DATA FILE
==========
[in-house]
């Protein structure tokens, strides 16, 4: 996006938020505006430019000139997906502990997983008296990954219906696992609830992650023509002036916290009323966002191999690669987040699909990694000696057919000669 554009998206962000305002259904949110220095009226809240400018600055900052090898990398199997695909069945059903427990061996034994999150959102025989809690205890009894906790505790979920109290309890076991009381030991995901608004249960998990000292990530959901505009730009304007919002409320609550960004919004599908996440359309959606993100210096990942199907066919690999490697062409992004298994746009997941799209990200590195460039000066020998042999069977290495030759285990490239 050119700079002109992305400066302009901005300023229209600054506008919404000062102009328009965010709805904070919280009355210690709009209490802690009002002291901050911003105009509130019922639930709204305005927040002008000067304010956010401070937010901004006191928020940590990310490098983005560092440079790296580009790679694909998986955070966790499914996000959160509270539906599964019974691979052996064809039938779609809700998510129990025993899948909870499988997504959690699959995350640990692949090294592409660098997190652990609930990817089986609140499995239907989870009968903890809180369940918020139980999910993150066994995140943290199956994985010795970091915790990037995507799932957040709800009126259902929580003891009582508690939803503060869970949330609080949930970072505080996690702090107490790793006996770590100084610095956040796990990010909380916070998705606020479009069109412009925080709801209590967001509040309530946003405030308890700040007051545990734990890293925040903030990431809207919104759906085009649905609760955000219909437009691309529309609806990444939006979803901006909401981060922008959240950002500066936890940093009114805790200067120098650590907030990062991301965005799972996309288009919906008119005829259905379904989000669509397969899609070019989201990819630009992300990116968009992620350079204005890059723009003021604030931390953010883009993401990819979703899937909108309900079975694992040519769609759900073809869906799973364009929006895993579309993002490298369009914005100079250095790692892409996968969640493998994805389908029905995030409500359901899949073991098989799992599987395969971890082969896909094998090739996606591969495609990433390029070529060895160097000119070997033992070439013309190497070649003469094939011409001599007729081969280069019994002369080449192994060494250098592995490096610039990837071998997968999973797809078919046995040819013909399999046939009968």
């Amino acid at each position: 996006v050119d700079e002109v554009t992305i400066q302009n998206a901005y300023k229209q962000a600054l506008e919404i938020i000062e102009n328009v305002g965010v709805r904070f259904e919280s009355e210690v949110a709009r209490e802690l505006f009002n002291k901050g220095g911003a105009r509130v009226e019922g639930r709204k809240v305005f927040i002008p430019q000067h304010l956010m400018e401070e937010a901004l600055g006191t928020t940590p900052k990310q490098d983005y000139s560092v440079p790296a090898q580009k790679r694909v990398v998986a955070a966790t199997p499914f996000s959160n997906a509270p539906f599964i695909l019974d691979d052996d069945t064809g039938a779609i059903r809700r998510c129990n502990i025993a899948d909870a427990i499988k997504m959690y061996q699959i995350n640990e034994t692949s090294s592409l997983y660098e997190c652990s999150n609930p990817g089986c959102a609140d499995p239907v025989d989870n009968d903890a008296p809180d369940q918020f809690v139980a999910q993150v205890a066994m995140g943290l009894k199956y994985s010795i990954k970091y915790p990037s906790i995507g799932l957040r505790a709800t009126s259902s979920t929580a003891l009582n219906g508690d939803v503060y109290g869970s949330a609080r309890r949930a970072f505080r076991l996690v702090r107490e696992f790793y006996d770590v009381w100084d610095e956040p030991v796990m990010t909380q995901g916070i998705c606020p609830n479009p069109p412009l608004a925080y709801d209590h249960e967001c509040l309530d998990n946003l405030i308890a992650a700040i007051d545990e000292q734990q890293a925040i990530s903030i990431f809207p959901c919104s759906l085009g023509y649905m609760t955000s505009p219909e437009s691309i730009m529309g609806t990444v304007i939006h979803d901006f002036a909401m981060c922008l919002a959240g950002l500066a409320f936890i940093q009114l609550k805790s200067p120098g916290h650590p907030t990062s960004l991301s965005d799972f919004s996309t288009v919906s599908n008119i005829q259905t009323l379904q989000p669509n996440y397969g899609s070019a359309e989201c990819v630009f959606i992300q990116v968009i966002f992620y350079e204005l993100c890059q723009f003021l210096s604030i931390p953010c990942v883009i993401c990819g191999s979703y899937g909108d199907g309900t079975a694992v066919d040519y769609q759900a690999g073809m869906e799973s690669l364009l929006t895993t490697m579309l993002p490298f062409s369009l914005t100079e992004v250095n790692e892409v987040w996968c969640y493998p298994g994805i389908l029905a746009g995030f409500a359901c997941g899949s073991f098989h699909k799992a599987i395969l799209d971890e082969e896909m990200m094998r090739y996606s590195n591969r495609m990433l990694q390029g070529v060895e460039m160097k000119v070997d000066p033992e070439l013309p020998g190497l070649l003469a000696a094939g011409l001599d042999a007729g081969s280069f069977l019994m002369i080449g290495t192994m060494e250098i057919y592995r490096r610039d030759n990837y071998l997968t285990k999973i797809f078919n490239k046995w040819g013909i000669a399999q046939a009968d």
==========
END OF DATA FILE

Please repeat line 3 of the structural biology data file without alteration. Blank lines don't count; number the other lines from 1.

């Amino acid at each position: 996006v050119d700079e002109v554009t992305i400066q302009n998206a901005y300023k229209q962000a600054l506008e919404i938020i000062e102009n328009v305002g965010v709805r904070f259904e919280s009355e210690v949110a709009r209490e802690l505006f009002n002291k901050g220095g911003a105009r509130v009226e019922g639930r709204k809240v305005f927040i002008p430019q000067h304010l956010m400018e401070e937010a901004l600055g006191t928020t940590p900052k990310q490098d983005y000139s560092v440079p790296a090898q580009k790679r694909v990398v998986a955070a966790t199997p499914f996000s959160n997906a509270p539906f599964i695909l019974d691979d052996d069945t064809g039938a779609i059903r809700r998510c129990n502990i025993a899948d909870a427990i499988k997504m959690y061996q699959i995350n640990e034994t692949s090294s592409l997983y660098e997190c652990s999150n609930p990817g089986c959102a609140d499995p239907v025989d989870n009968d903890a008296p809180d369940q918020f809690v139980a999910q993150v205890a066994m995140g943290l009894k199956y994985s010795i990954k970091y915790p990037s906790i995507g799932l957040r505790a709800t009126s259902s979920t929580a003891l009582n219906g508690d939803v503060y109290g869970s949330a609080r309890r949930a970072f505080r076991l996690v702090r107490e696992f790793y006996d770590v009381w100084d610095e956040p030991v796990m990010t909380q995901g916070i998705c606020p609830n479009p069109p412009l608004a925080y709801d209590h249960e967001c509040l309530d998990n946003l405030i308890a992650a700040i007051d545990e000292q734990q890293a925040i990530s903030i990431f809207p959901c919104s759906l085009g023509y649905m609760t955000s505009p219909e437009s691309i730009m529309g609806t990444v304007i939006h979803d901006f002036a909401m981060c922008l919002a959240g950002l500066a409320f936890i940093q009114l609550k805790s200067p120098g916290h650590p907030t990062s960004l991301s965005d799972f919004s996309t288009v919906s599908n008119i005829q259905t009323l379904q989000p669509n996440y397969g899609s070019a359309e989201c990819v630009f959606i992300q990116v968009i966002f992620y350079e204005l993100c890059q723009f003021l210096s604030i931390p953010c990942v883009i993401c990819g191999s979703y899937g909108d199907g309900t079975a694992v066919d040519y769609q759900a690999g073809m869906e799973s690669l364009l929006t895993t490697m579309l993002p490298f062409s369009l914005t100079e992004v250095n790692e892409v987040w996968c969640y493998p298994g994805i389908l029905a746009g995030f409500a359901c997941g899949s073991f098989h699909k799992a599987i395969l799209d971890e082969e896909m990200m094998r090739y996606s590195n591969r495609m990433l990694q390029g070529v060895e460039m160097k000119v070997d000066p033992e070439l013309p020998g190497l070649l003469a000696a094939g011409l001599d042999a007729g081969s280069f069977l019994m002369i080449g290495t192994m060494e250098i057919y592995r490096r610039d030759n990837y071998l997968t285990k999973i797809f078919n490239k046995w040819g013909i000669a399999q046939a009968d």